The importance of groundwater in mining and how drillers and hydrogeologists work together to achieve the best results

August 22, 2023

by Mariajose Romero-Segura, Freelance Project Hydrogeologist and Technical Translator

A sump at the bottom of the open-cut
A sump at the bottom of the open-cut

Groundwater, the big unknown

Groundwater is an invisible natural resource. It is available in different proportions, in different rock types, and at different depths, in the Earth’s surface layer. I cannot remember how many times I have heard people saying that there is water everywhere. This is not true. Eighty percent of the water found on the continents is on the surface. The remaining 20% is underground or in the form of atmospheric water vapor.

For the ground to hold water, it has to be either porous (made of clay, silt, sand, gravel) or broken up (with fractures or voids). Does clay hold water? Yes, it does; against the general idea, clay ground can contain a fair amount of water, but clay particles and water molecules join together with electrical forces that are difficult to break. Clay ground can hold a lot of water, but the point is that it does not release all this water very easily.

How do drillers and geologists know if the water is fresh? By testing it, of course, in the field, either with smart portable devices that we often carry when conducting a drilling program, or in some cases licking it. Yes, it is funny how drillers and hydrogeologists don’t mind tasting a drop of water, but don’t worry, we do not swallow it, of course not, we spit it out.

And how often have I been challenged to say where water is ‘because I am a hydrogeologist’? Hang on there, if for finding minerals we need to use technology, to find water we have to as well.

Another funny thing is how often people have asked me if I use a divining rod; Oops! Nope, at university we are not taught that technique. So, how do we find water? Using similar tools as when looking for minerals, that is geological maps, geophysics, drilling.

A water truck refilling its tank at a turkey nest for dust suppression
A water truck refilling its tank at a turkey nest for dust suppression

Gathering information

Hydrogeology exploration starts at the desk. The investigation begins with the collection, analysis, and interpretation of hydrogeology of existing topographic maps, aerial photographs, geological maps and records, and other related documents. Geological mapping often forms the starting point of exploration and should identify potential aquifers. Aerial photographs are a good way for identifying major faults. The reason for looking for regional structures is that if they hold water, there is a better chance of finding good amounts.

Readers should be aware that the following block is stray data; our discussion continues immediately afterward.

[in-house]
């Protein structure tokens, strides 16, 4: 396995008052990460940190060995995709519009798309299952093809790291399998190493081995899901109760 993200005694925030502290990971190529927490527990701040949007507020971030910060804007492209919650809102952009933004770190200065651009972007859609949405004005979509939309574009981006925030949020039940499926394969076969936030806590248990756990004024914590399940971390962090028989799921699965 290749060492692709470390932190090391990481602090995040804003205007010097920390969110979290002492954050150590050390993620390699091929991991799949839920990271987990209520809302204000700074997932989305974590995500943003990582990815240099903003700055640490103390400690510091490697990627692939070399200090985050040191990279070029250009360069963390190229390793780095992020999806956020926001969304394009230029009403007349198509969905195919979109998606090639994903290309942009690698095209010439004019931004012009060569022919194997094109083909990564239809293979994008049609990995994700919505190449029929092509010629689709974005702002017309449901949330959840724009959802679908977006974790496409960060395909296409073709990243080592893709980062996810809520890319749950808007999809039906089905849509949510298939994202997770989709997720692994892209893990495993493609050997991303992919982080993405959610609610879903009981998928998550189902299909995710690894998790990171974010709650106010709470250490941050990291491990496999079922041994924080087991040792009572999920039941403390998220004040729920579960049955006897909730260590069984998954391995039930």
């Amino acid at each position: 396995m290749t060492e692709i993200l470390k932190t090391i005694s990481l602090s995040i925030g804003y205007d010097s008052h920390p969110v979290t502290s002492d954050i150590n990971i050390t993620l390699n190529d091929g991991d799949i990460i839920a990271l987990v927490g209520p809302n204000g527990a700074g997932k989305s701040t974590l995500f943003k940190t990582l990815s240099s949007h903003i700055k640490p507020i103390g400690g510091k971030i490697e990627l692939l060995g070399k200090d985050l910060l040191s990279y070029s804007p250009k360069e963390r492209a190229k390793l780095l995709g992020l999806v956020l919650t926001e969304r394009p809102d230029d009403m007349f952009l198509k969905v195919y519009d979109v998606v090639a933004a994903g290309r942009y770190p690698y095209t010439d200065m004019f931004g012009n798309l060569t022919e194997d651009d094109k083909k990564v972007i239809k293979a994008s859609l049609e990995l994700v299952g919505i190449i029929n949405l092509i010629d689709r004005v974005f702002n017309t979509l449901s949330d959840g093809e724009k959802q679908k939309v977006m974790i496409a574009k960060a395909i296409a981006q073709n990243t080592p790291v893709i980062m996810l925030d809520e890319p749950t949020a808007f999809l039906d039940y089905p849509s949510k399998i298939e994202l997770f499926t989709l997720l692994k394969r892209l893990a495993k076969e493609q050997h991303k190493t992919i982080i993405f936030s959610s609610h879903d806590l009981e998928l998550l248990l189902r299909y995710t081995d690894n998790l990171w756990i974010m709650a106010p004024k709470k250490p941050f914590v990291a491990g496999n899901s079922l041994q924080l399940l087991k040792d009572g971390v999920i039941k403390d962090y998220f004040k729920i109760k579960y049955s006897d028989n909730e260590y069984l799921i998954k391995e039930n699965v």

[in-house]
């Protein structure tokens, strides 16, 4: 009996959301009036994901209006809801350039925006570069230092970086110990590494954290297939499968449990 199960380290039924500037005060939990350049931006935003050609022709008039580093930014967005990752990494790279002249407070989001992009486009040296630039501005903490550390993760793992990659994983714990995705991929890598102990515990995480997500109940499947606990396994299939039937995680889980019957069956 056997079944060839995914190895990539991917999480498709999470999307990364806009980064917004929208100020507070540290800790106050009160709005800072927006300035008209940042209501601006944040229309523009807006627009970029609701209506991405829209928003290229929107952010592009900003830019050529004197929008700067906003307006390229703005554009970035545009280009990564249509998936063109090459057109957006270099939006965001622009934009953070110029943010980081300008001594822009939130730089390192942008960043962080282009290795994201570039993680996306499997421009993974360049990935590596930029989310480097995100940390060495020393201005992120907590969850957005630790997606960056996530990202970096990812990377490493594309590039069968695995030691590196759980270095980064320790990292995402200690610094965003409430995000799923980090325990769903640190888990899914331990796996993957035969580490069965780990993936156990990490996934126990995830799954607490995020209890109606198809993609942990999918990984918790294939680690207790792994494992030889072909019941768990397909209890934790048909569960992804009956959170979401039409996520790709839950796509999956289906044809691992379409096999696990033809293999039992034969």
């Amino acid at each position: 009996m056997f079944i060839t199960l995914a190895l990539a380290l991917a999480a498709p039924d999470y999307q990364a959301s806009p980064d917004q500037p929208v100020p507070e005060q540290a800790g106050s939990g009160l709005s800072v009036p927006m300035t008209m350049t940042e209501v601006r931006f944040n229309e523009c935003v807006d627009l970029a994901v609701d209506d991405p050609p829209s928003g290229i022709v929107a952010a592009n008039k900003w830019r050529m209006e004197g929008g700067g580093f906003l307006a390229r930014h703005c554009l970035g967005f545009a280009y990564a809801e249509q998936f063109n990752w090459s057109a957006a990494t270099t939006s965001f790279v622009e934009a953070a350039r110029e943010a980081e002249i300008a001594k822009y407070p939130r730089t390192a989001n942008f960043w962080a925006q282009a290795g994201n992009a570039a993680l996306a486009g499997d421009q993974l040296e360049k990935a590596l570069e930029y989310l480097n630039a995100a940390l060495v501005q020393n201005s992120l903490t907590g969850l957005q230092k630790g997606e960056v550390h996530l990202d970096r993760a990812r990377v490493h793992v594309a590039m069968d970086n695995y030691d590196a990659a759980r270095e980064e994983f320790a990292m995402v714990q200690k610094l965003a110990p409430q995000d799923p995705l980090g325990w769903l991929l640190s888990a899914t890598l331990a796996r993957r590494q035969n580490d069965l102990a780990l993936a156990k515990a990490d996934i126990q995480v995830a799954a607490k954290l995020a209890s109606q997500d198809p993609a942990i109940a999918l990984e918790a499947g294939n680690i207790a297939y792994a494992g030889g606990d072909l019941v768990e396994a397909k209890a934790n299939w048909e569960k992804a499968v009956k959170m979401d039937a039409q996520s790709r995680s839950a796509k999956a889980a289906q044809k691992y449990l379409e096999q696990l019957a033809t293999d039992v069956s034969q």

If available, geophysical data provide indirect indicators to identify potential aquifers. Again, the aim is to find lithological contacts, deeper sections of palaeochannels (ancient rivers), etc. Among geophysical methods, electrical (geoelectrics) and electromagnetic methods (transient electromagnetics and airborne electromagnetics) are most commonly used to explore groundwater conditions because aquifers, aquitards and bedrock often differ in the measured resistivity or electrical conductivity.

The desktop study should be supplemented, when possible, by geologic field reconnaissance and by evaluation of available hydrogeologic data on well yields, groundwater recharge, discharge, groundwater levels, and water quality. It is very important to understand the objectives as it is not the same looking for dewatering to keep the mine dry as it is to find good quality water as a supply.

A next step is to design a drilling program. This part is much more expensive than the desktop study. In order to minimize cost, whenever possible, it is very important to gather field knowledge from the mineral exploration geologists that have conducted drilling in the area, and searching in the geological database for some evidence like ‘holes abandoned’, ‘wet samples’, or ‘no sample returns’.

Because during mineral exploration drilling the water table is sometimes intersected, it is of great advantage to record those intersections. For example, above the water table, the rock chip samples come to surface very loose and dusty; once the water table is intersected, they start being less dusty and the color darkens very slightly until they become clearly damp and then wet. The subtle changes in color are too difficult to record in the geology database, but there could be a dry/damp/wet field, and when that field exists in the database, exploration geologists should be encouraged to fill it in.

During drilling, the interaction of the hydrogeologist with the driller is essential as he is the expert in the matter and he knows what is happening at depth even before the samples arrive at surface. This happens more often when drilling hard rock as he can feel the fractures before the geologist identifies them by the size of the rockchips, or the stain in the surfaces, etc.